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Hold a mirror up to your soul in playful, interactive version of A Christmas Carol

Rhys Bevan-John plays 20 characters in the playful, one-man, 85-minute version of A Christmas Carol, running for its 13th year at the Neptune studio theatre in an Eastern Front Theatre production Tuesday to Dec. 24. Joining him are puppeteer Simon Henderson and stage manager Jessica Lewis.

Nothing is off limits for the playful creators of A Christmas Carol.

This year, the crew is hiding mystery objects under the bed for Rhys Bevan-John's Scrooge to discover.

One day, it was big-eyed stuffed toys, the other a pinata — and Bevan-John has to think very quickly to fit the objects into the 85-minute show.

But that's what this version of A Christmas Carol is all about, says director Jeremy Webb, who first adapted his version of the Charles Dickens classic in 2003. 

This show, an Eastern Front Theatre production running Tuesday, Dec. 13, to Dec. 24 at Neptune's studio theatre, is similar to English pantomime where audience participation is key and actors freely ad lib.

"I love it,” says Bevan-John, playing 20 characters and working with puppeteer Simon Henderson, “It's a beautiful mix of traditional scripted theatre but with the allowance to be really playful and throw a bit more chaos into the game of the play."

“I created it to have these moments of smashing the fourth wall to pieces on purpose,” says Webb. “It's very specifically designed to do that. It needs the licence Rhys has been given and encourages his crew to hide something under the bed.”

The message of A Christmas Carol, however, is very serious. It has resonated with people ever since 1843 when Dickens published his story of a miserly man being visited by three ghosts who teach him about humanity.

“It's a story that asks us to question — when you put your life against the backdrop of your own death — what is most significant,” says Bevan-John. “And the answer is family and giving and good cheer and benevolence, and that's a very important message.”

“Particularly right now, with everything going on down south and here in our own province,” says Webb, speaking on the day the Nova Scotia government was to introduce legislation to impose a contract on public-school teachers.

“For me, it's about seeing through Scrooge the possibilities for your own redemption,” he adds. “It's holding a mirror up to your own soul.”

Webb performed the show 650 times over 12 years, including two tours to the southern U.S. states before Bevan-John took over last year.

Bevan-John, a wildly physical and comedic actor who recently starred in Neptune Theatre's Stones in His Pockets, was the puppeteer for A Christmas Carol in 2003 and toured with it a number of times.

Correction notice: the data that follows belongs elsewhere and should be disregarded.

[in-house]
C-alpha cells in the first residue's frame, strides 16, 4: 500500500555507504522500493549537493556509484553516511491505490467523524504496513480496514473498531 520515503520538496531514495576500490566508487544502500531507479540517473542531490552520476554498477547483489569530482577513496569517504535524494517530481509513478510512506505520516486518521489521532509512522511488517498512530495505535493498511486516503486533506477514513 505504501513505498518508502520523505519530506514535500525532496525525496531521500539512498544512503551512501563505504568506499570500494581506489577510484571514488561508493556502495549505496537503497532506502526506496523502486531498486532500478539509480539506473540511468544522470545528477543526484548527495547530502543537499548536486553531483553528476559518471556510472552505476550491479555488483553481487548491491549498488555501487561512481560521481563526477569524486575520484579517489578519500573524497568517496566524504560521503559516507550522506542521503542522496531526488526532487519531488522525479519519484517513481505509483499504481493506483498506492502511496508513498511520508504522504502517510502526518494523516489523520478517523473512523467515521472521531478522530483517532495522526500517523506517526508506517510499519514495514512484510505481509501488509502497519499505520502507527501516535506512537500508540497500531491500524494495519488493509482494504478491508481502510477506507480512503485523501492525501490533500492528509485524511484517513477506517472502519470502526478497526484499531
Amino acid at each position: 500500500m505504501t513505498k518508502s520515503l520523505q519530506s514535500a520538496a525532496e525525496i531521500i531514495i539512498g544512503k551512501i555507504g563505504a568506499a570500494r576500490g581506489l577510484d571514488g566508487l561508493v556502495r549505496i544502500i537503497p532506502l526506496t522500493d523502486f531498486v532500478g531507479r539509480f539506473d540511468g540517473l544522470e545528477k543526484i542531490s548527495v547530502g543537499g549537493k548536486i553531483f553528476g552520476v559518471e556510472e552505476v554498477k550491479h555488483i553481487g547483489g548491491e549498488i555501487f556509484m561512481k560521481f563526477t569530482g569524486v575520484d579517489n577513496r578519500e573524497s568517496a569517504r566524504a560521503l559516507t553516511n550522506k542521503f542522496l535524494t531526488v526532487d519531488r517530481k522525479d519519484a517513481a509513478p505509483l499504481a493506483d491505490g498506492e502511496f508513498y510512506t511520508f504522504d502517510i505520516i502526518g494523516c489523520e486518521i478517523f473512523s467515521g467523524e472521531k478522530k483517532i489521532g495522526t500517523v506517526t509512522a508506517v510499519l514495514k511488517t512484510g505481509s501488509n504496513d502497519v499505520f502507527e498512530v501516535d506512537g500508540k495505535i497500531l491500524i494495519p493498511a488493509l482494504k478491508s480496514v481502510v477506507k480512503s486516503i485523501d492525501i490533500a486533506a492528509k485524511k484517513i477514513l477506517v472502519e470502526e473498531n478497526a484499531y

Last year, “I was doing an interpretation of an impression of Jeremy,” says Bevan-John. “This year, I'm finding it's settling into me and I'm feeling a sense of ownership.”

“I trust him,” says Webb. “It is one of the most exhausting shows to do. For 90 per cent of the show, you're out there by yourself, you and the audience, and it's your job to keep them engaged.

“We do a lot of family and school shows. They'll let you know immediately they are losing interest.”

Bevan-John, who loves improvising, says this job is play, not work. “It is a lot of fun. The last third is crafted to have fun with the audience and (philosopher) Alan Watts says that to spread joy, you have to have it. I'm trying to cultivate a sense of joy when I'm working on it.”

As artistic producer of Eastern Front Theatre, Webb has brought A Christmas Carol, previously presented through his Off the Leash productions, into the fold of the company, which just wrapped up its fall production of Tompkinsville.

In April, Eastern Front produces Chasing Champions, Jacob Sampson's story of Weymouth boxer Sam Langford, then the Stages Theatre Festival in May.

For the 2017-18 season, Webb has commissioned Karen Bassett to write a play about the Halifax Explosion to run at the Maritime Museum of the Atlantic from Nov. 24 to Dec. 10, 2017, for the 100th anniversary of the disaster.

The play, called Lullaby, will travel to schools, presented by Neptune Theatre, in a 45-minute version in March, then be expanded for the mainstage run.

Lullaby tells the story through three characters, a white Protestant, an African-Nova Scotian and a Mi'kmaq. “They all come together,” says Webb. “The stories of the African-Nova Scotian and Mi'kmaw cultures aren't reflected in stories of the event. The museum also wanted to tell these stories in an enhanced exhibit."

Bevan-John is next on stage in his show Happy Hobo in Moon Land, which he takes on a Neptune school tour for elementary school kids in the spring.

A Christmas Carol has been affected by the provincial government's decision to cancel school last Monday and by the teachers' work-to-rule action launched last week. Schools cancelled shows — the play was to have been performed for students' benefit beginning Dec. 2. (The shows for the general public begin Tuesday.)

“It's hit us really hard,” says Webb, who supports the teachers. “We've lost easily $7,000 at this point, with the potential that it could go up to $10,000.”

The school matinee slated for Wednesday is cancelled; the Dec. 20, 10 a.m. show, originally for schools, is now open to the general public.

Tickets for A Christmas Carol, with stage manager Jessica Lewis, are at the Neptune box office (1583 Argyle Street, 902-429-7070, at $28 regular and $23 for students, seniors and artists. (Prices include fees, but not HST.) Details of evening (7:30 p.m.) and matinees (all at 2 p.m. except for Dec. 20) are online ( Groups of eight or more may arrange for a special rate by contacting Webb at Eastern Front Theatre at 902-466-2769.


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